If you work for a public service organization or government, you might be eligible for a special kind of retirement savings account. Here’s what you need to know about the 457(b) vs. 403(b) retirement plans.
One of the best things you can do for your future self is to start saving for retirement as early as possible. Many employers offer tax-advantaged retirement plans, including public service and government organizations. These plans encourage workers to save and help them take advantage of potential compounding returns over time. They also allow workers to take advantage of their employer deducting contributions directly from their paycheck BEFORE taxes are paid. This allows them to “pay themselves first”, plus eases the burden of sending in contributions on their own.
If you work in public service, you might be offered a 457(b) or a 403(b). Here’s what you need to know about 457(b) versus 403(b) retirement plans.
A 457(b) is generally offered to government public service employees.
“You need to be an employee of a government entity, like a state or local government,” said Christine Russell, senior manager, retirement and annuities at TD Ameritrade. “That might also include police officers or firefighters employed by a government.”
Many of these plans let you make contributions before taxes, allowing your money to grow tax-deferred. Later, when you withdraw from the plan, you pay taxes on the amount of the withdrawal at your marginal tax rate. Getting a tax break now can sometimes be an advantage, especially if you end up in a lower tax bracket during retirement. Later, you might owe less in taxes on the amount you withdraw, depending on your situation and how the tax regulations shape up in the future. Many municipal workers don’t have access to the typical 401(k) plan, so they should seriously consider opting into the 457(b) plan, which allows similar retirement saving benefits.
One of the interesting benefits of a 457(b) retirement plan is that you don’t end up with an early withdrawal penalty if you leave your job and need to take distributions. This is different from many other tax-deferred retirement plans like 401(k) plans, which tack on a 10% penalty if you withdraw money early, except in certain circumstances.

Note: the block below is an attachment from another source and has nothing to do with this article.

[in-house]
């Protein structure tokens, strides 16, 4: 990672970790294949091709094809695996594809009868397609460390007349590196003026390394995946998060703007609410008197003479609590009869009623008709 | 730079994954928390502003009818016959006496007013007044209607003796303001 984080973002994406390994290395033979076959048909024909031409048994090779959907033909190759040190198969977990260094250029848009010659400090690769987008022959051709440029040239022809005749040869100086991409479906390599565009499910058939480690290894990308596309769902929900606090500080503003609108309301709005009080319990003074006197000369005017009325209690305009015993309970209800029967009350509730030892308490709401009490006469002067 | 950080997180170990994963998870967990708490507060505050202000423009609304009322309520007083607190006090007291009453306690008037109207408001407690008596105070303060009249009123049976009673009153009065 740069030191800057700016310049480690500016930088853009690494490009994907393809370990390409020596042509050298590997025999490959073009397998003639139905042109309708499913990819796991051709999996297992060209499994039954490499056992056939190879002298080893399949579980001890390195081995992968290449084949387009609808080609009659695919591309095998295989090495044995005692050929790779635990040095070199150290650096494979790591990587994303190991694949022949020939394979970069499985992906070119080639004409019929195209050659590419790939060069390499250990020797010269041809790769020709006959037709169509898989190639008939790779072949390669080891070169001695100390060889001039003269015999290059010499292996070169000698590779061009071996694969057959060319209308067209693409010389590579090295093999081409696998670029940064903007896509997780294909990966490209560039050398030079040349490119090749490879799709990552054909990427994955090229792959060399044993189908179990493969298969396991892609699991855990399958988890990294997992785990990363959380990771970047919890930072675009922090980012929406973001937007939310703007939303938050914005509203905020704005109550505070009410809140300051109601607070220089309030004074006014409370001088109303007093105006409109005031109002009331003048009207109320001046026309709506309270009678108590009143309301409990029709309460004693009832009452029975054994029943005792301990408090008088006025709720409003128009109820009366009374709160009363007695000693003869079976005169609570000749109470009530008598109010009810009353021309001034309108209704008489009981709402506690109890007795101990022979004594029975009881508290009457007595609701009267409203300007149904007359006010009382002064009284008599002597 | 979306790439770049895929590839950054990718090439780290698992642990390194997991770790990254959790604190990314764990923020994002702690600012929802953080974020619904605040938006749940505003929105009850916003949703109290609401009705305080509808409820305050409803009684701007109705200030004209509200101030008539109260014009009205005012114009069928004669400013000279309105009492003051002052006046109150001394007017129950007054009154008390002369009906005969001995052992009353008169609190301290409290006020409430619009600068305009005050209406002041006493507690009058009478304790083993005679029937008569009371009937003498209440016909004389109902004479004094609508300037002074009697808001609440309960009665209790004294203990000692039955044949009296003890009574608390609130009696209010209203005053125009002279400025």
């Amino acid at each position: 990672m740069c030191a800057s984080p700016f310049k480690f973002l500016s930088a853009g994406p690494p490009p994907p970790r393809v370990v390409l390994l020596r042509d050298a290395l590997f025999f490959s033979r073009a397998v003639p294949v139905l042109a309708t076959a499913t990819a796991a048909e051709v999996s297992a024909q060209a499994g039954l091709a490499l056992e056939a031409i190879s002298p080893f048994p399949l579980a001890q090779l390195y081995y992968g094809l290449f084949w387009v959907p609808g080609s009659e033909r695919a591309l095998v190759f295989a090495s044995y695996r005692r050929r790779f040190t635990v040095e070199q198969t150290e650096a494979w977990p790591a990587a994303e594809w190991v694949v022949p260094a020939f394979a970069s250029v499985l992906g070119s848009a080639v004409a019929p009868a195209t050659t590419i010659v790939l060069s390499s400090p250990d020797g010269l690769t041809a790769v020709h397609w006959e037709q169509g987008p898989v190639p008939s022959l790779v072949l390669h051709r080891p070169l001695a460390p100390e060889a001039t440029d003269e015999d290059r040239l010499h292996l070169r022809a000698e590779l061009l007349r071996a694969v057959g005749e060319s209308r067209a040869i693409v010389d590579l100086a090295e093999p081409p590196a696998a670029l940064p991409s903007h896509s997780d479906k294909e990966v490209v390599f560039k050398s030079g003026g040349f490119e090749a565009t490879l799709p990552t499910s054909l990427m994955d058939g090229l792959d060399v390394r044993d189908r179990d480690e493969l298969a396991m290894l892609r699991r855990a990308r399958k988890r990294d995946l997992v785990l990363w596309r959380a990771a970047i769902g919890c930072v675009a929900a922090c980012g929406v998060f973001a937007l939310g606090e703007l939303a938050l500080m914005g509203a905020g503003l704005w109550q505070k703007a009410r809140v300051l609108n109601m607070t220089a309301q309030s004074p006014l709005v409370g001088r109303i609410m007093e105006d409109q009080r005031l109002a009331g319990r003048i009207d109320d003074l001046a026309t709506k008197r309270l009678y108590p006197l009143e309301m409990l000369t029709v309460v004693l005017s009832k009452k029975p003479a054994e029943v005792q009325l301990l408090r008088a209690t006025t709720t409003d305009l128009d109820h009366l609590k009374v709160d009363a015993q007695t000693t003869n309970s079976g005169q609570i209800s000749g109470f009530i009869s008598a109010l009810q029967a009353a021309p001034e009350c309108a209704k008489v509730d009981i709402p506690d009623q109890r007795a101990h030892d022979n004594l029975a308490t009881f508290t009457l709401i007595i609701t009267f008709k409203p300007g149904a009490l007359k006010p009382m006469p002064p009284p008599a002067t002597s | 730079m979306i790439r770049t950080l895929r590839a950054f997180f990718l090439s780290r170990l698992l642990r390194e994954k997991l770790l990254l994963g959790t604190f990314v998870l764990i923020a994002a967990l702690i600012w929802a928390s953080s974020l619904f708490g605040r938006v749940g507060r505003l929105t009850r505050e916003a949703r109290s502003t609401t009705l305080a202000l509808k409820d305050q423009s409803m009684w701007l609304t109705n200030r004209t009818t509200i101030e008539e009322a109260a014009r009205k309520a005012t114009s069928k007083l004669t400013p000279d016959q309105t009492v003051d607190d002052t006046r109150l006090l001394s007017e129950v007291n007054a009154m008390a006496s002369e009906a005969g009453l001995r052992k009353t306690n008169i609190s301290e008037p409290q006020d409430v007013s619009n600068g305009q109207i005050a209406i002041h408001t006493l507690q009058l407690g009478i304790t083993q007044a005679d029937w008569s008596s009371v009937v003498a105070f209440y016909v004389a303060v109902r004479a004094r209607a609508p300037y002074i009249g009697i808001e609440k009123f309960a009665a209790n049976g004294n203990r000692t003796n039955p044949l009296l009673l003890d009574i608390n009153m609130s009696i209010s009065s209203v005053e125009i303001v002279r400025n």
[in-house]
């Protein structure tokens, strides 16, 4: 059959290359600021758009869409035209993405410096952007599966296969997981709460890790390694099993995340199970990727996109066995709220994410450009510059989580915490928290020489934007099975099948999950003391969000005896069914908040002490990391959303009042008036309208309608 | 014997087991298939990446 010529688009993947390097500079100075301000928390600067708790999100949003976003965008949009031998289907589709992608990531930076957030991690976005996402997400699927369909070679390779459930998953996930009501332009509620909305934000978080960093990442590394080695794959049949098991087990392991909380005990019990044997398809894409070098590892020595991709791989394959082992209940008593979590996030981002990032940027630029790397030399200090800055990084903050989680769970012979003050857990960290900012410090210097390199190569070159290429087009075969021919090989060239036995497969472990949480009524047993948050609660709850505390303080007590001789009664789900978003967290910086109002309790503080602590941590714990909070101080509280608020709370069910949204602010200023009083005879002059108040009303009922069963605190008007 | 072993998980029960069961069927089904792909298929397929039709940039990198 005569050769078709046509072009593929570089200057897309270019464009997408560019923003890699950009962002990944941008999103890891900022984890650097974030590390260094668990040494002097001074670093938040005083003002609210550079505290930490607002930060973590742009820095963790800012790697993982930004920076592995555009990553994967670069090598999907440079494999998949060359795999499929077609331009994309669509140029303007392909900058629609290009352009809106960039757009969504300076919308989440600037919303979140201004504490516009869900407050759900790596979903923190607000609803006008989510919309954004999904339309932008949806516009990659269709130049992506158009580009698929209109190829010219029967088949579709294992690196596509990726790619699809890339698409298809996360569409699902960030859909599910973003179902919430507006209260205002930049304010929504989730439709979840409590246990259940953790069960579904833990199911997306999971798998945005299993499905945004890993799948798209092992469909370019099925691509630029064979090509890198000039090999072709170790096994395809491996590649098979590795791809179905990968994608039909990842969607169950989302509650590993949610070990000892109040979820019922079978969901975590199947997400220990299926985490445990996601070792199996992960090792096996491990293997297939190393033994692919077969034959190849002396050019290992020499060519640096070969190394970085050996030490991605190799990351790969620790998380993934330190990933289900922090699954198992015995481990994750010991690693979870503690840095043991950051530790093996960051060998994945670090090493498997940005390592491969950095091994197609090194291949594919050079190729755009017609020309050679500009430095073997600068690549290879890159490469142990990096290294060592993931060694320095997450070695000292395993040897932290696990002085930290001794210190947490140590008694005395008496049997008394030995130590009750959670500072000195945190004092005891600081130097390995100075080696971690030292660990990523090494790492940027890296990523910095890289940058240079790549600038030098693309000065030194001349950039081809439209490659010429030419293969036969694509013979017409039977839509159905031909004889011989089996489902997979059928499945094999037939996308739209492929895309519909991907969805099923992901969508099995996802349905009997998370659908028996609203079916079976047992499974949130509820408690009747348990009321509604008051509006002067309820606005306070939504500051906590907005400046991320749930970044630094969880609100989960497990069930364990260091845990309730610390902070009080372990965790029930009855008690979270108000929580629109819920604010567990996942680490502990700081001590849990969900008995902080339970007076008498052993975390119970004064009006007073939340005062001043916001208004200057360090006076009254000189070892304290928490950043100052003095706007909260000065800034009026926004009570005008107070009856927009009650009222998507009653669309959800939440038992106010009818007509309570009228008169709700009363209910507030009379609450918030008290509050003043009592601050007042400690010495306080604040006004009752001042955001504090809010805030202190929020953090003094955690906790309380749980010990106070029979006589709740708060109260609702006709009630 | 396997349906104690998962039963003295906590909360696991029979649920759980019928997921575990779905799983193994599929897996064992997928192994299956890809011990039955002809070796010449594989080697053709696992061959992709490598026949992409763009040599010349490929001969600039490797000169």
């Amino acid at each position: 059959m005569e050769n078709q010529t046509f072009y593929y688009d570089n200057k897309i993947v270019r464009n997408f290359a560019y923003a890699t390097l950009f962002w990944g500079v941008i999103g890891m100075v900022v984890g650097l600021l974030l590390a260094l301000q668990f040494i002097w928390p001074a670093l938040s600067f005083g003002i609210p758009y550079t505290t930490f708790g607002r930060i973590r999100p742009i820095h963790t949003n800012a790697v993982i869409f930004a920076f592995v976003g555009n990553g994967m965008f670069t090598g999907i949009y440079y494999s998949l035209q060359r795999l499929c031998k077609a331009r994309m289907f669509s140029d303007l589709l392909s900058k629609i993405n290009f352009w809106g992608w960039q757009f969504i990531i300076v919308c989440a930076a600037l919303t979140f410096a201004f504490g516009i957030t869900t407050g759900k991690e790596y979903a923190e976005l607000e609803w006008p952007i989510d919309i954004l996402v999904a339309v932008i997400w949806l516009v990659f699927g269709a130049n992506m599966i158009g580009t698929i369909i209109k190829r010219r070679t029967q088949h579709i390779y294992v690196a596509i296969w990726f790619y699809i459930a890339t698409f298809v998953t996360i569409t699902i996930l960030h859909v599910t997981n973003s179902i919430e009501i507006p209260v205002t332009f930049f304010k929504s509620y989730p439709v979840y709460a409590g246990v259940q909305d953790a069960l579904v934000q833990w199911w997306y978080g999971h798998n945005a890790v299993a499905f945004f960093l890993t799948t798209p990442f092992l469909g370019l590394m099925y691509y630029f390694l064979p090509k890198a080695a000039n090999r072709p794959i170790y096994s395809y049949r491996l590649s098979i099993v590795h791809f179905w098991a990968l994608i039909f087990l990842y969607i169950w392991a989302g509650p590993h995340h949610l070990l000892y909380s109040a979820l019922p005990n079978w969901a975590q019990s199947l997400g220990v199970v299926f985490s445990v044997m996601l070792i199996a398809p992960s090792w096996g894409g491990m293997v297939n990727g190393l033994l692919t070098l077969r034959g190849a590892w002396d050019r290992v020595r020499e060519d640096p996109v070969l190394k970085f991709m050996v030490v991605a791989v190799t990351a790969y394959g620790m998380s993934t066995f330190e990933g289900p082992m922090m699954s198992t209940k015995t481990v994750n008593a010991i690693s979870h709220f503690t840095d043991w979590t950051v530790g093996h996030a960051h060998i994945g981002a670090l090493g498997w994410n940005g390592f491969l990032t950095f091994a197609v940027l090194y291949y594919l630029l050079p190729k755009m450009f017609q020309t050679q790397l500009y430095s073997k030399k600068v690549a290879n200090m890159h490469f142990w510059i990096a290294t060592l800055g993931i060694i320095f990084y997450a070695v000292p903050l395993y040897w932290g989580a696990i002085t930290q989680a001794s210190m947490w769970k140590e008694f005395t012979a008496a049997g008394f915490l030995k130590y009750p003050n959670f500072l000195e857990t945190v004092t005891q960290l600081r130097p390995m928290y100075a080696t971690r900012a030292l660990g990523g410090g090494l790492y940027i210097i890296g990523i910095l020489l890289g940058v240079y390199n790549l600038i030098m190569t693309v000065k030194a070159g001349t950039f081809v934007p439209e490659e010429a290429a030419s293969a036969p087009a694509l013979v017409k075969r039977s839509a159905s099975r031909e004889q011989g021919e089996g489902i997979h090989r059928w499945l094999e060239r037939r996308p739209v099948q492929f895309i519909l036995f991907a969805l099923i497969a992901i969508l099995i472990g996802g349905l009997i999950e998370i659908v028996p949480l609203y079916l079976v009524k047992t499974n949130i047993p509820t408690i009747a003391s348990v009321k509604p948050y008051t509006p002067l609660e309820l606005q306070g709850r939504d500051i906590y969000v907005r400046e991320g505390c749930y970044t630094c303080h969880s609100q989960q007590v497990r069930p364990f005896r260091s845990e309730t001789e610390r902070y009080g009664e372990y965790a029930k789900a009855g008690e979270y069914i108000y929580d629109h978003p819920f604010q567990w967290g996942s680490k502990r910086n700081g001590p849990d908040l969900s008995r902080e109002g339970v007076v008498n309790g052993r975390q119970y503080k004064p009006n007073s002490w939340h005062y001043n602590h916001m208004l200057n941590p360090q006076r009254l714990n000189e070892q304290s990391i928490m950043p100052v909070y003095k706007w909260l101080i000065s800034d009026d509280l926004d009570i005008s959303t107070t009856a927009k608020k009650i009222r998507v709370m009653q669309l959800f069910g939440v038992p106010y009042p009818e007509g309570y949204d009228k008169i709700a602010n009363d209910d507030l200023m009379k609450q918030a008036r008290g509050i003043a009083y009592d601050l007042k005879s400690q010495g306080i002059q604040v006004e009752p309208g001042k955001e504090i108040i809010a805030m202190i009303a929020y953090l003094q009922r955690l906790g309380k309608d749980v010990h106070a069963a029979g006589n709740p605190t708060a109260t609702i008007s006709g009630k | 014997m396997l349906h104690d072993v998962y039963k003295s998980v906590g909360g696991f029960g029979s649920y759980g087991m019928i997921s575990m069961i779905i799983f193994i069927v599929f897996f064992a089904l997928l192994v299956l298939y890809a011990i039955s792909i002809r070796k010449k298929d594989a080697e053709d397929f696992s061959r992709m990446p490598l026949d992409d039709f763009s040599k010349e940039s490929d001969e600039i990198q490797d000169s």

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The 403(b) plan is usually offered to nonprofit workers in nongovernment jobs, according to Russell. For example, teachers at public or private schools, workers with 501(c)(3) charities, employees for some hospitals, and ministers with some religious organizations can contribute to these plans.
Unlike the 457(b), the 403(b) plan is subject to a 10% early withdrawal penalty if you take distributions before you reach age 59 1/2. But like the 457(b)—and 401(k) plans—contributions to a 403(b) plan are typically made with pretax dollars.
Additionally, a 403(b) may allow you to take money out of the plan as a “loan,” and if you pay it back timely, you’ll have no taxes or penalty on the amount of the loan.
Both of these plans have the same basic contribution limits. In 2022, the contribution limit is $20,500. Both plans allow for a catch-up contribution of up to $6,500 per year for those who are age 50 and older.
Note that 457(b) and 403(b) plans both have special provisions for making additional contributions on top of the basic contributions.
These contribution rules can be attractive to those who work in nonprofit and government organizations. Check with your employer to see if your contributions can be taken directly from your paycheck and put into an investment account.
It’s also worth checking to see if your employer offers matching contributions. If so, a percentage of your contributions can be matched by the employer and added to your retirement account. This “free money” can potentially help you take advantage of tax-efficient compounding returns. Some plans also make additional employer contributions, further expanding your potential retirement savings. Check with your human resources department to make sure you understand all the benefits you are entitled to once you participate in a plan.
It’s important to understand that you’re only eligible for these plans if you have a specific type of employer that offers them. You won’t get to choose between them, and there aren’t “solo” versions of these plans like you might see with a 401(k).
Both plans can be rolled into individual retirement accounts (IRAs) if you leave your employer and want to preserve your tax deferred status.
If your employer doesn’t offer a tax-advantaged retirement plan, you might consider opening an IRA to make your own contributions. However, it’s important to note that your annual contributions to an IRA are much lower, limited to $6,000 for 2022 ($7,000 if older than 50). It’s better than not contributing anything, though. Those who have income on the side or run a business might be able to open a SEP or SIMPLE IRA, both of which have higher contribution limits for business owners. “Plus, business owners contributing to SEP, SIMPLE IRA, or Solo 401(k) plans can get a tax deduction for these contributions, thus not only increasing retirement savings, but reducing their tax burden as well,” Russell added.
In the end, it’s important to consider your choices and talk to your employer about retirement benefits. Find out whether there’s a 457(b) or 403(b) plan available to you and, if there is, consider making plans to contribute regularly.
TD Ameritrade does not provide tax advice. We suggest you consult with a tax professional wit regards to your personal circumstances.
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